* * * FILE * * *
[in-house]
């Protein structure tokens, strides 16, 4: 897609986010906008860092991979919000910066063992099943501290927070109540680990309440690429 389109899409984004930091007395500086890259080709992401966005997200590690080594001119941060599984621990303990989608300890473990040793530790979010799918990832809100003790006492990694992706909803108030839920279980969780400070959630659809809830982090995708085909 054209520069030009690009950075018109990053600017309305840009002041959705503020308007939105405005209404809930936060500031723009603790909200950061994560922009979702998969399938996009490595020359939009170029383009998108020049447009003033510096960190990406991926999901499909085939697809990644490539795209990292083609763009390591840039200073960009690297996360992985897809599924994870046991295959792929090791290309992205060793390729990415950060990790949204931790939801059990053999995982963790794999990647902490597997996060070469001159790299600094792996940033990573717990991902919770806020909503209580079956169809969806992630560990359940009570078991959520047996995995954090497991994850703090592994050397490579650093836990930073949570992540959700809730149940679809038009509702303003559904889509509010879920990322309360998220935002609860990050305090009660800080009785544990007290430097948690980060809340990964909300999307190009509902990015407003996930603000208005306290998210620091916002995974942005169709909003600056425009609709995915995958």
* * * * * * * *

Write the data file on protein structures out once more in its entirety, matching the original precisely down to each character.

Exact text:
[in-house]
């Protein structure tokens, strides 16, 4: 897609986010906008860092991979919000910066063992099943501290927070109540680990309440690429 389109899409984004930091007395500086890259080709992401966005997200590690080594001119941060599984621990303990989608300890473990040793530790979010799918990832809100003790006492990694992706909803108030839920279980969780400070959630659809809830982090995708085909 054209520069030009690009950075018109990053600017309305840009002041959705503020308007939105405005209404809930936060500031723009603790909200950061994560922009979702998969399938996009490595020359939009170029383009998108020049447009003033510096960190990406991926999901499909085939697809990644490539795209990292083609763009390591840039200073960009690297996360992985897809599924994870046991295959792929090791290309992205060793390729990415950060990790949204931790939801059990053999995982963790794999990647902490597997996060070469001159790299600094792996940033990573717990991902919770806020909503209580079956169809969806992630560990359940009570078991959520047996995995954090497991994850703090592994050397490579650093836990930073949570992540959700809730149940679809038009509702303003559904889509509010879920990322309360998220935002609860990050305090009660800080009785544990007290430097948690980060809340990964909300999307190009509902990015407003996930603000208005306290998210620091916002995974942005169709909003600056425009609709995915995958």